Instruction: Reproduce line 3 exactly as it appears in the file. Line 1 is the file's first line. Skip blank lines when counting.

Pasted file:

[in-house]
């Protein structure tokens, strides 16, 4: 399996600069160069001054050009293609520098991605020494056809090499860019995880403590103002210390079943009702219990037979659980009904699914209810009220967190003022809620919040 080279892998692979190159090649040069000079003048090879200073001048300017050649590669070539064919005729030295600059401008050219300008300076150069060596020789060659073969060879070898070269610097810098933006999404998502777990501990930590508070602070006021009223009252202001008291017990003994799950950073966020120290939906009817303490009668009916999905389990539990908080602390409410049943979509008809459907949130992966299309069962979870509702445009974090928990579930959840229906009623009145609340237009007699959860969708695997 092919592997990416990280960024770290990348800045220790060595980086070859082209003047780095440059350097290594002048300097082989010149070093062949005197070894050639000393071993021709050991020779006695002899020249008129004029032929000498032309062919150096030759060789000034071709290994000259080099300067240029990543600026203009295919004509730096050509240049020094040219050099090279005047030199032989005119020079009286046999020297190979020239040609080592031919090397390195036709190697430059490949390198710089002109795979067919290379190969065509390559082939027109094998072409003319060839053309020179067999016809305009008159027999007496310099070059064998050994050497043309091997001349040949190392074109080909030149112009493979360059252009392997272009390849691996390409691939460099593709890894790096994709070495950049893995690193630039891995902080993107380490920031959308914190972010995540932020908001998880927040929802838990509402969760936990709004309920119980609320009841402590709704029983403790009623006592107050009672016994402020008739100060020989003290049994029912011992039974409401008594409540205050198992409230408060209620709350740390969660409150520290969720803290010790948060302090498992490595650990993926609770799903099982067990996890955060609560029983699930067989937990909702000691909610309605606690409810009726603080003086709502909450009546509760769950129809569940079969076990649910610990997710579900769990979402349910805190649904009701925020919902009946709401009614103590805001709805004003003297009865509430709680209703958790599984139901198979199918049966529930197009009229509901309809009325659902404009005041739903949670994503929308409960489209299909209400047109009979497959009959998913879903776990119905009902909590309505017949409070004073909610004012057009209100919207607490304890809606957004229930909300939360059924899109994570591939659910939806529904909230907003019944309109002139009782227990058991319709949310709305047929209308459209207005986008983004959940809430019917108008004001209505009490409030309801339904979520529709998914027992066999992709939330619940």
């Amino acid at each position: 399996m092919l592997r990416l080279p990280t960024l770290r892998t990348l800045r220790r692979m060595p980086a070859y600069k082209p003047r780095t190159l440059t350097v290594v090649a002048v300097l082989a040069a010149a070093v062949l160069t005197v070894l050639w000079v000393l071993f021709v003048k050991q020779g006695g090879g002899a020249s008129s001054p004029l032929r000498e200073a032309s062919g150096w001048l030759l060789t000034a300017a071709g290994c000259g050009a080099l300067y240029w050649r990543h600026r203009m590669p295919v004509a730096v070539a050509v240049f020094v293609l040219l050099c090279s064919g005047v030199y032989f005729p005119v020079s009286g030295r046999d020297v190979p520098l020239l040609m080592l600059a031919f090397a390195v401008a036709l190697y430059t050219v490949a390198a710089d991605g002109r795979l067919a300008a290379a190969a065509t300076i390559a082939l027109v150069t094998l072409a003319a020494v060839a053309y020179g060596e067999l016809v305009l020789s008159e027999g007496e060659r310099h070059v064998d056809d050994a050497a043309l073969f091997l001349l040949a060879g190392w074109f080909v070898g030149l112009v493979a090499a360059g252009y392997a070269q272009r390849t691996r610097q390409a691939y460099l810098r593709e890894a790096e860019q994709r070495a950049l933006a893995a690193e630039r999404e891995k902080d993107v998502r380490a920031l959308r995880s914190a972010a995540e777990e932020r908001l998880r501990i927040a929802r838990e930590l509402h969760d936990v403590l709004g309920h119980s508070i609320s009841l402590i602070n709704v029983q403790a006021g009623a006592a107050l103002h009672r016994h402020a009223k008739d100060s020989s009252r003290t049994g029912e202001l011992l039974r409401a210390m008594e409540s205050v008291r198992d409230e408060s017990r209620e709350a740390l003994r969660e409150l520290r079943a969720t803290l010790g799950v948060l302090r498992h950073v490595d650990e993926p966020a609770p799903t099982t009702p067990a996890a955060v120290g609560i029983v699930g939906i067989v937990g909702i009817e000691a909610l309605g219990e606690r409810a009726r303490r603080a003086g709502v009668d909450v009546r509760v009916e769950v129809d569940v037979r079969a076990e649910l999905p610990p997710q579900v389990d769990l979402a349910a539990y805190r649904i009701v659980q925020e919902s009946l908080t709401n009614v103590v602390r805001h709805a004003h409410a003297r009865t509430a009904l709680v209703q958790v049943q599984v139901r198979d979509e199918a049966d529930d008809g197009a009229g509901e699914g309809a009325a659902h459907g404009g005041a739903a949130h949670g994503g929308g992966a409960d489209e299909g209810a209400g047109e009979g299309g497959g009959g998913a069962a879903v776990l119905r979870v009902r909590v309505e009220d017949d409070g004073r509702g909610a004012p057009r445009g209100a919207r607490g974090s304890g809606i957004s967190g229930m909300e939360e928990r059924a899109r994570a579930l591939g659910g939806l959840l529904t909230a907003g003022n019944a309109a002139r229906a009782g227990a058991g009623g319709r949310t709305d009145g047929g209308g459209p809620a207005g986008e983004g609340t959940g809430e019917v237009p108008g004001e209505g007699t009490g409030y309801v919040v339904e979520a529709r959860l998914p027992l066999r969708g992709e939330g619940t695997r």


């Amino acid at each position: 399996m092919l592997r990416l080279p990280t960024l770290r892998t990348l800045r220790r692979m060595p980086a070859y600069k082209p003047r780095t190159l440059t350097v290594v090649a002048v300097l082989a040069a010149a070093v062949l160069t005197v070894l050639w000079v000393l071993f021709v003048k050991q020779g006695g090879g002899a020249s008129s001054p004029l032929r000498e200073a032309s062919g150096w001048l030759l060789t000034a300017a071709g290994c000259g050009a080099l300067y240029w050649r990543h600026r203009m590669p295919v004509a730096v070539a050509v240049f020094v293609l040219l050099c090279s064919g005047v030199y032989f005729p005119v020079s009286g030295r046999d020297v190979p520098l020239l040609m080592l600059a031919f090397a390195v401008a036709l190697y430059t050219v490949a390198a710089d991605g002109r795979l067919a300008a290379a190969a065509t300076i390559a082939l027109v150069t094998l072409a003319a020494v060839a053309y020179g060596e067999l016809v305009l020789s008159e027999g007496e060659r310099h070059v064998d056809d050994a050497a043309l073969f091997l001349l040949a060879g190392w074109f080909v070898g030149l112009v493979a090499a360059g252009y392997a070269q272009r390849t691996r610097q390409a691939y460099l810098r593709e890894a790096e860019q994709r070495a950049l933006a893995a690193e630039r999404e891995k902080d993107v998502r380490a920031l959308r995880s914190a972010a995540e777990e932020r908001l998880r501990i927040a929802r838990e930590l509402h969760d936990v403590l709004g309920h119980s508070i609320s009841l402590i602070n709704v029983q403790a006021g009623a006592a107050l103002h009672r016994h402020a009223k008739d100060s020989s009252r003290t049994g029912e202001l011992l039974r409401a210390m008594e409540s205050v008291r198992d409230e408060s017990r209620e709350a740390l003994r969660e409150l520290r079943a969720t803290l010790g799950v948060l302090r498992h950073v490595d650990e993926p966020a609770p799903t099982t009702p067990a996890a955060v120290g609560i029983v699930g939906i067989v937990g909702i009817e000691a909610l309605g219990e606690r409810a009726r303490r603080a003086g709502v009668d909450v009546r509760v009916e769950v129809d569940v037979r079969a076990e649910l999905p610990p997710q579900v389990d769990l979402a349910a539990y805190r649904i009701v659980q925020e919902s009946l908080t709401n009614v103590v602390r805001h709805a004003h409410a003297r009865t509430a009904l709680v209703q958790v049943q599984v139901r198979d979509e199918a049966d529930d008809g197009a009229g509901e699914g309809a009325a659902h459907g404009g005041a739903a949130h949670g994503g929308g992966a409960d489209e299909g209810a209400g047109e009979g299309g497959g009959g998913a069962a879903v776990l119905r979870v009902r909590v309505e009220d017949d409070g004073r509702g909610a004012p057009r445009g209100a919207r607490g974090s304890g809606i957004s967190g229930m909300e939360e928990r059924a899109r994570a579930l591939g659910g939806l959840l529904t909230a907003g003022n019944a309109a002139r229906a009782g227990a058991g009623g319709r949310t709305d009145g047929g209308g459209p809620a207005g986008e983004g609340t959940g809430e019917v237009p108008g004001e209505g007699t009490g409030y309801v919040v339904e979520a529709r959860l998914p027992l066999r969708g992709e939330g619940t695997r």